U.S. Water News Online
MISSOULA, Mont. -- After 15 years of negotiations, state
and federal officials have signed an agreement to address federal
reserved water rights on national forest land in Montana.
"This is an important model that we hope other states will
embrace," said U.S. Undersecretary of Agriculture Mark Rey. "People
will hold up Montana as a good example of how these disputes should
be resolved in the future."
The Montana Reserved Water Rights Compact Commission and the
Forest Service began negotiations in 1992 concerning federal reserved
water rights on national forest lands in Montana. When negotiations
hit an impasse in 2005, a mediator helped put together the final
"We can all agree that there's nothing more important in the Rocky
Mountains than water," Gov. Brian Schweitzer told the group of about
30 who gathered for the signing ceremony. "It's also difficult to
know who actually owns that water."
The agreement, also signed by U.S. Assistant Attorney General Ryan
Nelson, proves that the federal government and states can put
together an agreement without litigation, Schweitzer said.
"I was a little worried that we folded like a cheap suit, but in
the end, we didn't," he said. "This resolution will protect our water
for future generations while making sure there are in-stream flows
for managing fisheries."
Federal reserved water rights are created when federal lands are
set aside for a specific purpose, such as national forests, national
parks, or fish and wildlife refuges.
While it was intended that enough water be reserved to meet the
purposes for which the federal lands were designated, those rights
still have to be negotiated with the state.
The compact was ratified by the 2007 Legislature. It establishes
water rights for ranger stations, work centers, tree nurseries, road
construction and firefighting. It also establishes "in-stream flow
rights" for 77 fish-inhabited streams that pass through the national
It also establishes procedures for the Forest Service to apply for
future in-stream flows and changes of use and gives the Forest
Service the right to object in the ongoing statewide adjudication.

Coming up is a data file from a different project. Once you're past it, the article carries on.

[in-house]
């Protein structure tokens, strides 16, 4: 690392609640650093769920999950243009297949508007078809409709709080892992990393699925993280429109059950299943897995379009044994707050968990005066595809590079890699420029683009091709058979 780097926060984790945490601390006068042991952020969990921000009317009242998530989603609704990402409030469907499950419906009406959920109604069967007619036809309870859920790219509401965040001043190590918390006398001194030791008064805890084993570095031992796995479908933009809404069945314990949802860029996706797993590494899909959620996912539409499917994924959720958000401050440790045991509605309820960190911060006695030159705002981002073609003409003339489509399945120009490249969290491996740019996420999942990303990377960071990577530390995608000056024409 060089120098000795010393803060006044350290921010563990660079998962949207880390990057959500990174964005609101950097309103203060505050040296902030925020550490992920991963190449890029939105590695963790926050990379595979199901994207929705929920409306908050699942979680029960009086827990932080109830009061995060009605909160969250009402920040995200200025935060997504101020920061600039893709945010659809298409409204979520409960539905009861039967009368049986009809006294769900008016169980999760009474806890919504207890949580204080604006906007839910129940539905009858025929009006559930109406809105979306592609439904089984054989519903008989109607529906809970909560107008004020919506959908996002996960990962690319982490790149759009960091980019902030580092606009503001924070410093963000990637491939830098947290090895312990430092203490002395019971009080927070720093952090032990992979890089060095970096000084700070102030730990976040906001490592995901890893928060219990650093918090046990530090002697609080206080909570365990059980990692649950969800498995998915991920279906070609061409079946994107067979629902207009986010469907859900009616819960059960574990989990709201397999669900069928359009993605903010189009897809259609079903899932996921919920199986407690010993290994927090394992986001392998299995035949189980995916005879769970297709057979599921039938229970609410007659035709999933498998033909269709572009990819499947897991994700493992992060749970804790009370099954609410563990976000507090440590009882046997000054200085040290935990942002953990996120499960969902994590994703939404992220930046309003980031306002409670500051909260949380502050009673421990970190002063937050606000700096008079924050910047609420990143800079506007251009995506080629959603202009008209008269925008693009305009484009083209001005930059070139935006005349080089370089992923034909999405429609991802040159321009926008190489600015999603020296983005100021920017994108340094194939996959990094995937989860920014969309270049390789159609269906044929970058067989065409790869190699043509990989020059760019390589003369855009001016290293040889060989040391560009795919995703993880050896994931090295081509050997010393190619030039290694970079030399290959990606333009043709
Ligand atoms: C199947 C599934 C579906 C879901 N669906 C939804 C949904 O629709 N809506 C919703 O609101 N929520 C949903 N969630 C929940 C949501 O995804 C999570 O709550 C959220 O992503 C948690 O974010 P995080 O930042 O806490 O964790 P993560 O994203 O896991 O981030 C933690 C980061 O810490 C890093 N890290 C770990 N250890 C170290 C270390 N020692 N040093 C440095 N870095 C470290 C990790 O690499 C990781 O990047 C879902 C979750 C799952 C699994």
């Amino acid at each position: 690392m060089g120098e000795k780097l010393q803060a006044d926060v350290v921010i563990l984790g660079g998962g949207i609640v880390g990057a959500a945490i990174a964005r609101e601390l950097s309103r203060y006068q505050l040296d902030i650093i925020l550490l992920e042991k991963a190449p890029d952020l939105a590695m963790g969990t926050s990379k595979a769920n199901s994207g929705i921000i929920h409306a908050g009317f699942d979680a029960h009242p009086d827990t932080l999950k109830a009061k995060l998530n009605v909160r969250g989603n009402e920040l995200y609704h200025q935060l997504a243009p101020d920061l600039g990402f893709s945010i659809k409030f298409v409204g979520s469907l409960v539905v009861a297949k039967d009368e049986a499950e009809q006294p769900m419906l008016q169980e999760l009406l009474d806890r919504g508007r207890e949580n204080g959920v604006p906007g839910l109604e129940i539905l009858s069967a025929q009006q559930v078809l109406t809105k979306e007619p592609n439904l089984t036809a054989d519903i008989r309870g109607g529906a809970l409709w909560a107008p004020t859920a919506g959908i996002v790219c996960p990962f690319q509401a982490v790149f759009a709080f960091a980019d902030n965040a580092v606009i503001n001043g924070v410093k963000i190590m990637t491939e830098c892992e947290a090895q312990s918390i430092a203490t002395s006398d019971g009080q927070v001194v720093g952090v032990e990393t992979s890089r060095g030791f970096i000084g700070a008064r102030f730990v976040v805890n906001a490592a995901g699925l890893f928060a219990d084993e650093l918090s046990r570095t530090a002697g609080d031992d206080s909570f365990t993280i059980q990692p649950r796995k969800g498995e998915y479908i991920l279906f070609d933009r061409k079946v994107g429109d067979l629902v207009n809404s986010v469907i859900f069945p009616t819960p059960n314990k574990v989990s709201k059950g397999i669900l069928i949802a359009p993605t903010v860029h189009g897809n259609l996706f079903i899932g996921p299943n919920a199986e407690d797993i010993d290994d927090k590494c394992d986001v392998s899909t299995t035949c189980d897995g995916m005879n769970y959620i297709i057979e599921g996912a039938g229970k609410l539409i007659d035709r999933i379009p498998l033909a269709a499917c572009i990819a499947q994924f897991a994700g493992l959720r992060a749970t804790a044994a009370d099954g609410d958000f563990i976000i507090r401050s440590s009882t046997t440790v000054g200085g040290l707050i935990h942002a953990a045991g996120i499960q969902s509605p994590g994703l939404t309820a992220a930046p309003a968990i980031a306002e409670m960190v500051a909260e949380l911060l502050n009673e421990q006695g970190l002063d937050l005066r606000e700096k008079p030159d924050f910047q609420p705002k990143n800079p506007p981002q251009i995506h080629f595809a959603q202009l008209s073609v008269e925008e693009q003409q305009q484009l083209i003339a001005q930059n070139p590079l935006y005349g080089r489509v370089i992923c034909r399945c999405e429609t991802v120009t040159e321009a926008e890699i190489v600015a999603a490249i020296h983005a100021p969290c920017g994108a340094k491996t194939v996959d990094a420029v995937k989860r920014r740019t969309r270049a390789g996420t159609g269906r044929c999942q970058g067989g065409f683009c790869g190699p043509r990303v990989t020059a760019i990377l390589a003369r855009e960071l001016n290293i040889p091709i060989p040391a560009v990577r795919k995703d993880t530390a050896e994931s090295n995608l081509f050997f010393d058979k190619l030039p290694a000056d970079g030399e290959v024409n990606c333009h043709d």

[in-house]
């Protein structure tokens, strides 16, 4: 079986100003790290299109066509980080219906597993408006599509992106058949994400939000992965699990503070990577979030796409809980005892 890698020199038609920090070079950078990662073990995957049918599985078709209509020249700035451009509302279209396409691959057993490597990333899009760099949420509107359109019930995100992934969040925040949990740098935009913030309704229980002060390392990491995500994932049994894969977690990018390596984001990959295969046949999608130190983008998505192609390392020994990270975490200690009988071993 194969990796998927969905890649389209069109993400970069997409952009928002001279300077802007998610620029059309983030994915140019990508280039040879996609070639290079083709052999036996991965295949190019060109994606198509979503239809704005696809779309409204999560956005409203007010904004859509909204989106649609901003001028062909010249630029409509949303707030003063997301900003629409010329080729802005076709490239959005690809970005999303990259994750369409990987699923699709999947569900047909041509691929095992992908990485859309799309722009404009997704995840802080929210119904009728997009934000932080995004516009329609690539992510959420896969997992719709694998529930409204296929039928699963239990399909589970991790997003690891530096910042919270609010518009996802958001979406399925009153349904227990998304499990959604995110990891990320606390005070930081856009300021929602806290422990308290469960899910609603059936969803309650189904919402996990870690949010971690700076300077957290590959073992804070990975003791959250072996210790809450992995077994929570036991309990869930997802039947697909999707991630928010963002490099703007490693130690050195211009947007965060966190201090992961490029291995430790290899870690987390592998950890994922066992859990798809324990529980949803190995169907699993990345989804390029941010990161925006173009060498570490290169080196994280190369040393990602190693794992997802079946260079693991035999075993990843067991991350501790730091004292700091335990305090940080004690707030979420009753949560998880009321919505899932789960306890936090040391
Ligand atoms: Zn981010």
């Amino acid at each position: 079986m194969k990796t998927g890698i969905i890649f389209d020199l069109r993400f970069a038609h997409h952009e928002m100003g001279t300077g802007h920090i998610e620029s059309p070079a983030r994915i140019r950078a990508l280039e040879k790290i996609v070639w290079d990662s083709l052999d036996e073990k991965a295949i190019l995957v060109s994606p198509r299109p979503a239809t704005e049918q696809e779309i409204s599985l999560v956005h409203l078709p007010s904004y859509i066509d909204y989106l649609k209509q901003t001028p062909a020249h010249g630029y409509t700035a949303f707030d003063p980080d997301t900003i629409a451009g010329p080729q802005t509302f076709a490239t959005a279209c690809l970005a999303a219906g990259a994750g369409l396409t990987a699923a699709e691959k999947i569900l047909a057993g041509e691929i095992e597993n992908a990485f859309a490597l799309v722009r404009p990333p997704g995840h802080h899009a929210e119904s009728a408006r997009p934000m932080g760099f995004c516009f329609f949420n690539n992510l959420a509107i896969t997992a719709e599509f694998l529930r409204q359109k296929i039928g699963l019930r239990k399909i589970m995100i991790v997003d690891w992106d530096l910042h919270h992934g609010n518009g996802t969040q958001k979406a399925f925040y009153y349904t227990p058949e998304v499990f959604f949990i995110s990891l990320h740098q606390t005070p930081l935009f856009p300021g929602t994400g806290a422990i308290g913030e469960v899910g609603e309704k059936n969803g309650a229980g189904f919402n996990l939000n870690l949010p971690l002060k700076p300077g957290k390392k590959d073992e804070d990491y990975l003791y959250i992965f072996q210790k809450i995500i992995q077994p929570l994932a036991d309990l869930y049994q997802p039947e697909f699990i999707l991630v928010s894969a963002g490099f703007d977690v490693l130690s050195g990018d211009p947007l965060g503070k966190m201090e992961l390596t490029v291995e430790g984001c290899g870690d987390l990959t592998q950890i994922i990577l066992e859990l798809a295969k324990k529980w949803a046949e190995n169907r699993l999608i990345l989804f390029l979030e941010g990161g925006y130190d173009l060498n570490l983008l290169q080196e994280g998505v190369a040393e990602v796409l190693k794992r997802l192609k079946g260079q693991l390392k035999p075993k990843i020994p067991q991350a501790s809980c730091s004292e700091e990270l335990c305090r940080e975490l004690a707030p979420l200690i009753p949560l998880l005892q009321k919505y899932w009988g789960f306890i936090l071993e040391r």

Chris Tweeten, chairman of the Montana Reserved Water Rights
Compact Commission, said the agreement is a plus not only for
Montanans and the Forest Service, but also for the different groups
concerned about the future of Montana's water.
The compact protects the interests of Montana's agricultural
community, which depends on water for livelihood, as well as those
who live in Montana because of the recreational opportunities offered
by the state's clean and clear waters, Tweeten said.
The agreement also clears the way for the state to continue on
with the water rights adjudication process in as many as 40 different
water basins across the state, he said.
Federal reserved water rights have to be negotiated before that
process can be completed.
Not everyone is happy with the agreement.
Bruce Farling with Montana Trout Unlimited is disappointed that
in-stream flows on only 77 streams were protected under the compact.
"We think that all streams on national forest lands should have an
in-stream flow right," Farling said. "We think that should be the
The compact does provide a process for the agency to apply for
future in-stream flow rights on additional streams. Considering the
fact it took 15 years of negotiations to get to this point, Farling
worries about the amount of time that will pass before more streams
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